Interesting thing a Bridgestone/Firestone Engineer told me

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Basically he told me that factory line tires are actually different from the same model bought at outside merchants. He said they are 99% percent the same but do contain manafacturer specific differences... ie mpg, handling, etc. For example a factory set of Goodyear GA's are somehow different from ones you pick up at a local or online retailer. Perhaps this somehow makes sense perhaps that I have noticed better wear fron exact replacement branded tires vs the factory stock ones? So I pass this startling revelation to the board for review [Wink]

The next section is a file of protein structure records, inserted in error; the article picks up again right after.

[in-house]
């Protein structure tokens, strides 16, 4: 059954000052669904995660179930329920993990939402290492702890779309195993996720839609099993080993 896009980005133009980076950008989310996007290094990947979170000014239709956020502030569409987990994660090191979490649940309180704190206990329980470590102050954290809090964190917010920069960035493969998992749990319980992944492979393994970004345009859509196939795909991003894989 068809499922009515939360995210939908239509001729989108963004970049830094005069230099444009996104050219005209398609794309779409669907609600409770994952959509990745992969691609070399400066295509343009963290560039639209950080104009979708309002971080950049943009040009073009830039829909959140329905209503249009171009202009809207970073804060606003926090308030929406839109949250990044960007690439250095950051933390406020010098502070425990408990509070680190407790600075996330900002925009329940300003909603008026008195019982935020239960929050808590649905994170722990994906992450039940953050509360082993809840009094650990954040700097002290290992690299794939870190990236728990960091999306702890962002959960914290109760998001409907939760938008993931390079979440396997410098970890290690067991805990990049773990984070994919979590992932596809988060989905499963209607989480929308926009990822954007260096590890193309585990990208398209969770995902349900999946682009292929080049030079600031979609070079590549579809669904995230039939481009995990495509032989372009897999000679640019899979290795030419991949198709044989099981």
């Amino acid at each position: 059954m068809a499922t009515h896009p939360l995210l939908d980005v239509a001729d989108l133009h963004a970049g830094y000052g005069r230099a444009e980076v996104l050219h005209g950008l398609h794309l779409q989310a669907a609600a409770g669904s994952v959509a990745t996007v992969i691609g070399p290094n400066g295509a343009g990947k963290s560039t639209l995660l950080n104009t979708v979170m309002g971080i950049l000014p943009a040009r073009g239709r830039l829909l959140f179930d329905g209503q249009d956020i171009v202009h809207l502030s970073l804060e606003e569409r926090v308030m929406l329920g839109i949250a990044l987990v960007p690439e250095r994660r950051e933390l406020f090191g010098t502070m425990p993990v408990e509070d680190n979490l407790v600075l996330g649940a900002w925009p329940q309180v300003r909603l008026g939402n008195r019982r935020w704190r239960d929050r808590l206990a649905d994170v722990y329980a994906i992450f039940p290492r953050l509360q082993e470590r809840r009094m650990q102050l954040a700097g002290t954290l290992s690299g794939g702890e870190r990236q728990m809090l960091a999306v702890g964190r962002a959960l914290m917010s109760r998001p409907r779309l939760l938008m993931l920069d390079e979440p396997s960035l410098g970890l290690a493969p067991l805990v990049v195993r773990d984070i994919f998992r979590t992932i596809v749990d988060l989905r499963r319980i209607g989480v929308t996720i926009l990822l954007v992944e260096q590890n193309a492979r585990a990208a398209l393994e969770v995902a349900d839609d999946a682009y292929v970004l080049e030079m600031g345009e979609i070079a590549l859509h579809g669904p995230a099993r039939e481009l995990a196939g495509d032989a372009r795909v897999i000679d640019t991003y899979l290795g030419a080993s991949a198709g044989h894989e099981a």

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I think what you were trying to say was this: Tires supplied to vehicle manufacturers are different than tires supplied to tire dealers and other retail outlets. True. Vehicle manufacturers purchase so many tires of a given size, they found they could dictate the performance characteristics to the tire manufacturer. On the positive side, this means the tire supplied is well tuned to the vehicle (usually), but on the negative side, there may be some characteristics that are compromised in favor of the vehicle manufacturer. For example: Since each vehicle manufacturer has to meet a fuel economy standard, most tires supplied have improved rolling resistance. This is done at the sacrifice of treadwear and wet traction. Here's where is gets tricky: Many Original Equipment tires - tires supplied to vehicle manufacturers - have the same name as a regular line of tires. The example above - "Eagle GA" - is a good one. It means that these tires behave differently and it's different for each size. That also means that anyone doing testing should be careful to avoid comparisons where OE tires are involved. (unless that is the point of the test) Further, any rating of tires has to consider these tires as a different line. Here's what I draw from this: 1) Unless Consumer Reports specifically avoids testing OE tires, their comparisons are suspect. 2) Many consumer tire ratings at Tire Rack are dissing OE tires and that clouds the true performance of the rest of the line. Hope this helps.